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Frigid Fun In Door

After an unseasonal detainment, the snowy and cold portion of the year is finally upon us. Winter enthusiasts have had to wait a bit longer than usual to enjoy the activities that are provided during the frigid months, but now the frost-bitten ground seems to be here to stay for its appointed season.

As much fun as it can be to snowshoe or cross-country ski, not all conditions for winter are created equal. This time of year it is helpful to have some guidance on which activities are best to pursue depending on the quantity and quality of snow.

“Cross-country skiing is compromised right now but the conditions are still good for snowshoeing and fat biking (an off-road bicycle with oversized tires),” says Eugene Kastenson of the Door County Silent Sports Alliance (DCSSA).

Kastenson has been involved with the DCSSA for five years and is a member of their Board of Directors. He chairs the Cross-Country Ski Committee as well.

The DCSSA is a nonprofit organization that started 15 years ago and has played an important role in the promotion of silent sports and physical fitness across the Door Peninsula.

What are silent sports? Silent sports are aerobic activities such as running, bicycling, swimming, and, this time of year, cross-country skiing, snowshoeing and hiking.

Jean and Dave Hildreth, of Montpelier, take part in a candlelight ski and hike at Whitefish Dunes State Park in 2013. Photo by Len Villano.

Jean and Dave Hildreth, of Montpelier, take part in a candlelight ski and hike at Whitefish Dunes State Park in 2013. Photo by Len Villano.

DCSSA aids in the support and encouragement of these activities by helping to “identify the various venues in Door County where these activities are best performed and to promote those venues by advertising organized events for the various activities and then volunteering at the venues at the state parks and at the Crossroads at Big Creek to help make sure these facilities have enough participation to provide for the general public,” Kastenson said.

Case in point, Crossroads at Big Creek had a very successful venture last week when they were able to provide cross-country ski equipment to large quantity adventure-seeking skiers.

“We had a couple days where 80 people showed up in a period of 2.5 hours and fortunately we had enough equipment to outfit them all and get them out on the trails,” Kastenson said.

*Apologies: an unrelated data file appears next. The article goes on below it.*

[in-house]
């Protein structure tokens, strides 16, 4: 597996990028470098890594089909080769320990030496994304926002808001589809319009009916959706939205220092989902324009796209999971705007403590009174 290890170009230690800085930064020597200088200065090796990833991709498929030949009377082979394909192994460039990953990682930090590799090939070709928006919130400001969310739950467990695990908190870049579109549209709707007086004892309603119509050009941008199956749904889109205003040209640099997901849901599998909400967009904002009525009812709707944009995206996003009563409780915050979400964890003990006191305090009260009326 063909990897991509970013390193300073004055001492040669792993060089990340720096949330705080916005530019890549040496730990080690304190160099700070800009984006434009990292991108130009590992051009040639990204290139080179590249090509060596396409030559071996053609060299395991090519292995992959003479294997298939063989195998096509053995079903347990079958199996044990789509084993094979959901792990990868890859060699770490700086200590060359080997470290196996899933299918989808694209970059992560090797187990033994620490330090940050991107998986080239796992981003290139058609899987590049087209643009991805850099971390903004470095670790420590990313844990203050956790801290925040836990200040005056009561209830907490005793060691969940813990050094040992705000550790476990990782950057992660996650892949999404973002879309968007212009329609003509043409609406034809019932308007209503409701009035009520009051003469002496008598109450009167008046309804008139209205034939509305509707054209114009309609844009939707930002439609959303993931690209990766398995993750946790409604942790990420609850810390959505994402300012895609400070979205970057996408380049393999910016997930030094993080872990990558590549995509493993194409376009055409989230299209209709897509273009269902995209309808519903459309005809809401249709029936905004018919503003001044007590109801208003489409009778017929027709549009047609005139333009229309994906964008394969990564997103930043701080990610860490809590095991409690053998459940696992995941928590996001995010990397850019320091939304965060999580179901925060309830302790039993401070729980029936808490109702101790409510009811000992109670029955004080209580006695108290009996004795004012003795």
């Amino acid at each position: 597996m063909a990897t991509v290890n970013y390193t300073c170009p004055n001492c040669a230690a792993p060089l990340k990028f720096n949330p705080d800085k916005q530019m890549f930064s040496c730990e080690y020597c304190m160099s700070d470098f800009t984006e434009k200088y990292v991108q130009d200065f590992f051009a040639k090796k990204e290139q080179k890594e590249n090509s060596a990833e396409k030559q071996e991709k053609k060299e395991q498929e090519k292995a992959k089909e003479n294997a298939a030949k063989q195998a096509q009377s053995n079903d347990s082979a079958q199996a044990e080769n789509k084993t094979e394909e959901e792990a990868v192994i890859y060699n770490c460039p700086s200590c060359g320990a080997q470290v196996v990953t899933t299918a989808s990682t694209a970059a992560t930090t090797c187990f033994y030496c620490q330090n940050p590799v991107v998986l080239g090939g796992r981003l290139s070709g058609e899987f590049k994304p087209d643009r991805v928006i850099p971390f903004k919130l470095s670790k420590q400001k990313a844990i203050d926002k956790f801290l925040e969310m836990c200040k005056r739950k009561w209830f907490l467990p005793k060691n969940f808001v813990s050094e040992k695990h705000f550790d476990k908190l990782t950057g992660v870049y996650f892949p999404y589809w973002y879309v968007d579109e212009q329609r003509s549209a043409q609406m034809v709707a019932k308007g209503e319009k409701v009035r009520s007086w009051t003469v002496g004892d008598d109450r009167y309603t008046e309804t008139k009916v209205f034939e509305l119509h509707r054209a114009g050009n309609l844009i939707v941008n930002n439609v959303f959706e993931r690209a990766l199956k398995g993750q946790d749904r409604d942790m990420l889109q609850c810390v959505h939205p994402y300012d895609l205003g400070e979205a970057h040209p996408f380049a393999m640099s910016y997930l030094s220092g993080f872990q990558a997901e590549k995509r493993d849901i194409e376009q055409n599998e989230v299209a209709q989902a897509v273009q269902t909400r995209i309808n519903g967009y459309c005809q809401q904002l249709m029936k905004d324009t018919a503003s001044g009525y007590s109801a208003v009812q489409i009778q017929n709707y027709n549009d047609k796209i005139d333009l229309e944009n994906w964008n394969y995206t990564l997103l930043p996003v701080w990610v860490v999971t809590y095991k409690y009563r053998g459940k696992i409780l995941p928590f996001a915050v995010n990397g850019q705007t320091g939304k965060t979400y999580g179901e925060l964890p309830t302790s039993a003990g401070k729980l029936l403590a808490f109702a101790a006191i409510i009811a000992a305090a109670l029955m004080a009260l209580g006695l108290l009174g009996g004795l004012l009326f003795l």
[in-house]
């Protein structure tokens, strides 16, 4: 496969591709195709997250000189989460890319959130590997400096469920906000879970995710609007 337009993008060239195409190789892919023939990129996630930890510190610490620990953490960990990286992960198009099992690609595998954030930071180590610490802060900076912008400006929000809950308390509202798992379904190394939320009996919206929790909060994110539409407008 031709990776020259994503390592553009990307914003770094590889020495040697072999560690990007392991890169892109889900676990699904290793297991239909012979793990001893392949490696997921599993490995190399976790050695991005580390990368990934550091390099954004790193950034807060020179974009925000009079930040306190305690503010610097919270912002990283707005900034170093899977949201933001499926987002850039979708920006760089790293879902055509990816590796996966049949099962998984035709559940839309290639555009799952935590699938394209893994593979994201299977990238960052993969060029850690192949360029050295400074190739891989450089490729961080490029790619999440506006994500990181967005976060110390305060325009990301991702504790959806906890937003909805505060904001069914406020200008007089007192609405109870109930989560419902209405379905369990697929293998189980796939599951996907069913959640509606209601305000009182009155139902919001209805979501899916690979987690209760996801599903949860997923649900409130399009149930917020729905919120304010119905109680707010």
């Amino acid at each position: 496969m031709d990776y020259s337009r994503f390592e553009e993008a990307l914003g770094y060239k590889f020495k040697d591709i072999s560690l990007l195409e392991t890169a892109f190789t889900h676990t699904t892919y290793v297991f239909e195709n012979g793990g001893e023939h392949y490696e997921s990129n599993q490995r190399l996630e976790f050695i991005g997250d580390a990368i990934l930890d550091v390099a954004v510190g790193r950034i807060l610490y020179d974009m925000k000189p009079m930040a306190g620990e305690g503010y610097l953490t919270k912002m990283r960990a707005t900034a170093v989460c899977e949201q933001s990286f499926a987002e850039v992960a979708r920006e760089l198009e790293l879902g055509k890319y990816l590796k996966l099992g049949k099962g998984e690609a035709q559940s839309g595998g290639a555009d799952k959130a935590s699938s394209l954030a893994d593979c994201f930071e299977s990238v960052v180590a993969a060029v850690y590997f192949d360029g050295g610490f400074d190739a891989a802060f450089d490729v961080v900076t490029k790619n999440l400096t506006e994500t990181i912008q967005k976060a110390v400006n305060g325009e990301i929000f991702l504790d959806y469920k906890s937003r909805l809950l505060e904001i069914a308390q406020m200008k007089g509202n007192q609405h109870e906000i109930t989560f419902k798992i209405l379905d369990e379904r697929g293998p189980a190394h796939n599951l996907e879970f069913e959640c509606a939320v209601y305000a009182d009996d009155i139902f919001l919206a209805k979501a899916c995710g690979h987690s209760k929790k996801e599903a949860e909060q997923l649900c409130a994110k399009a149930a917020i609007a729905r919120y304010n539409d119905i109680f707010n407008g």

Unfortunately, the recent thaw has made it difficult for cross-country skiing and the complications aren’t strictly due to the temperatures. A problem thus far has been that people are hiking on trails reserved for skiers and causing damage to the trails.

“We have multi-use trails at Crossroads and even though there are signs directing the hikers to avoid the ski trails, we still have people walking on the ski trails,” Kastenson said.

“It degrades the trails because hikers walk on the trails and if the snow’s deep enough and it’s wet enough, they put a footprint in it that will typically freeze overnight and that footprint makes it difficult for someone with skis on to ski over that.”

Kastenson says that Potawatomi State Park and Whitefish Dunes are still suitable for skiing but the rest of the county will have to wait for more snow before gliding through a winter wonderland.

The necessary amount of snow for cross-country skiing consists of a “couple inches for base and at least six more inches to pack it down and track it for skiing,” Kastenson said.

It’s a much different situation for those looking to get their exercise through more simplified excursions such as snowshoeing or hiking. Minimal snow is needed for hiking as this can be done with just an inch or two on the ground. The few inches we’ve received this week are ideal for hiking especially with the thaw that happened last week.

In the same vein, snowshoeing can be done on lightly covered ground but heavier snowfalls are suited for this activity as well.

“Snowshoeing is something that can be done on the hiking trails, and that’s one of the benefits to snowshoers and hikers is that they can share the same trail and it doesn’t degrade the trail for either person,” Kastenson said. “A snowshoer can go over deep, unpacked snow or a snowshoer can walk over rough terrain with a minimal amount of snow like a hiker can.”

Crossroads at Big Creek will host a moonlight ski event on Jan. 24 from 6 – 10pm, conditions permitting. Warm refreshments will be served afterwards and equipment will be available for those who don’t have their own.

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